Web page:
Meriwether was a longtime activist who took part in numerous peace, civil rights, and women’s rights movements. She supported Angela Davis’ test, joined the Women’s International League for Peace and Freedom, marched alongside Martin Luther King Jr., and spoke out against the Vietnam War. Additionally, she was a founding member of the National Writers Union and jazz writers club.

Meriwether received many honors and awards for her literary and humanitarian work, such as the Cornell Icon of Industry Award, the Presidential Distinguished Service Award from Ireland, and the Forbes 400 Lifetime Achievement Award for Philanthropy. She also received honorary doctorates from several universities, such as University of New York, Medgar Evers College and Long Island University.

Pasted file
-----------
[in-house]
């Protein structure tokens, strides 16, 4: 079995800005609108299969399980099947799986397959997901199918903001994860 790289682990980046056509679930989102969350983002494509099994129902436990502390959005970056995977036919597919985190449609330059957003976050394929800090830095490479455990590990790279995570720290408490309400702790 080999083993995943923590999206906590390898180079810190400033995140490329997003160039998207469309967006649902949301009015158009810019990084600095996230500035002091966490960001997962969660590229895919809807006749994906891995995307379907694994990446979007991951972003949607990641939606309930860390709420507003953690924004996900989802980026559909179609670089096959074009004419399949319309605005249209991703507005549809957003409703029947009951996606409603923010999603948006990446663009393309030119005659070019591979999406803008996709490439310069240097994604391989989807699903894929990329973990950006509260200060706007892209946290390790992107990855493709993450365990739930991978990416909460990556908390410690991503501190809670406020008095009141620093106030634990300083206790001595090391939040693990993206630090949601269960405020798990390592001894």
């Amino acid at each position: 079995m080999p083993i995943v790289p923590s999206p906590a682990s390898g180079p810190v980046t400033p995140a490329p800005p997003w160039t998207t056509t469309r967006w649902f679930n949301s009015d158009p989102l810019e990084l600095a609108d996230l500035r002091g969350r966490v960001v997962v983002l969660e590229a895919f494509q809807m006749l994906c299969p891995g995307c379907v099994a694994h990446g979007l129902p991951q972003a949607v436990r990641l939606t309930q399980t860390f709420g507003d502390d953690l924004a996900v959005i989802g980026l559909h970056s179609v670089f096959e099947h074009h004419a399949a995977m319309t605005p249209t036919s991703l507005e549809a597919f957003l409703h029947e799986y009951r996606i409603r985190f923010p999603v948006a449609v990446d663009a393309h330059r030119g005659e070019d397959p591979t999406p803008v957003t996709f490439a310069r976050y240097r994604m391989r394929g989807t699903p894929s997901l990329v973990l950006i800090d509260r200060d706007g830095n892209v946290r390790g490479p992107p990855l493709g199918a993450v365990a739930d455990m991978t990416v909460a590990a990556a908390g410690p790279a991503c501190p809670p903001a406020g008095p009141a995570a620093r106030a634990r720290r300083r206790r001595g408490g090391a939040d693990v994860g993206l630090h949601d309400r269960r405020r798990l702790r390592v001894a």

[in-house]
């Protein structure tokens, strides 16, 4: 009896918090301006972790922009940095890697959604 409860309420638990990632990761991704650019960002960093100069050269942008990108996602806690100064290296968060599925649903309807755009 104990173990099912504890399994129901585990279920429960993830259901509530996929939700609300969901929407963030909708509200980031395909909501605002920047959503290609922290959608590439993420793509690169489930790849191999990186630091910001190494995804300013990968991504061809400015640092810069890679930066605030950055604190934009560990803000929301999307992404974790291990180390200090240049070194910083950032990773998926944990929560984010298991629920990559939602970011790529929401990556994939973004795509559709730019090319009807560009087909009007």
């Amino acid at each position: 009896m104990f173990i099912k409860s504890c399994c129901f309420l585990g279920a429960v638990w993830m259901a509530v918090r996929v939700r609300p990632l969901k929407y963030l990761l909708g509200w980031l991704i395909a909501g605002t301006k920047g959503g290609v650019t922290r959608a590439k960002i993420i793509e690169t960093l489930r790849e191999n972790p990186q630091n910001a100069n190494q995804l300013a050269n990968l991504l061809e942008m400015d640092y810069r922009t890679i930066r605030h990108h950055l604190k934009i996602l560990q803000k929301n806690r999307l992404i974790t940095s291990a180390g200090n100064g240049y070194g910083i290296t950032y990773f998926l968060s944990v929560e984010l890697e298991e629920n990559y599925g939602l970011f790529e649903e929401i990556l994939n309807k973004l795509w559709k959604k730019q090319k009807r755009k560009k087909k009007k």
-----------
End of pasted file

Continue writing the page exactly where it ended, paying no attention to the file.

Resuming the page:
Meriwether passed away from old time on October 10, 2023, at the age of 100. She was survived by her four kids, nine great-grandchildren, and nine children. She was laid to rest at the Woodlawn Cemetery in New York’s Bronx.

Meriwether, Louise Physical Stats and More

Field Information
Height( approximate ). 160 inches in inches
( Aproximate weight ) 65 kilograms in pounds
Type of body Average
Find Dimension N/A
Colour of the eyes Brown
Colour of hair Black( dark )
Locks size Short
Boot Type N/A

Meriwether, Louise Preferred Items

Preferred Items Details
Preferred shade Green, red, and dark
Preferred performer Poitier, Sidney
Preferred artist Judith Dandridge
Preferred Films The Color Lavender: To Kill a Mockingbird
Beloved musicians Nina Simone, Billie Christmas
Favourite Cuisine Spirit food
Favourite publications The Bluest Vision by Toni Morrison and Native Son by Richard Wright
Favourite attire relaxed and cozy
Preferred creature Cat
Preferred Items to Do checking, writing, and socializing
Beloved Place to Go Harlem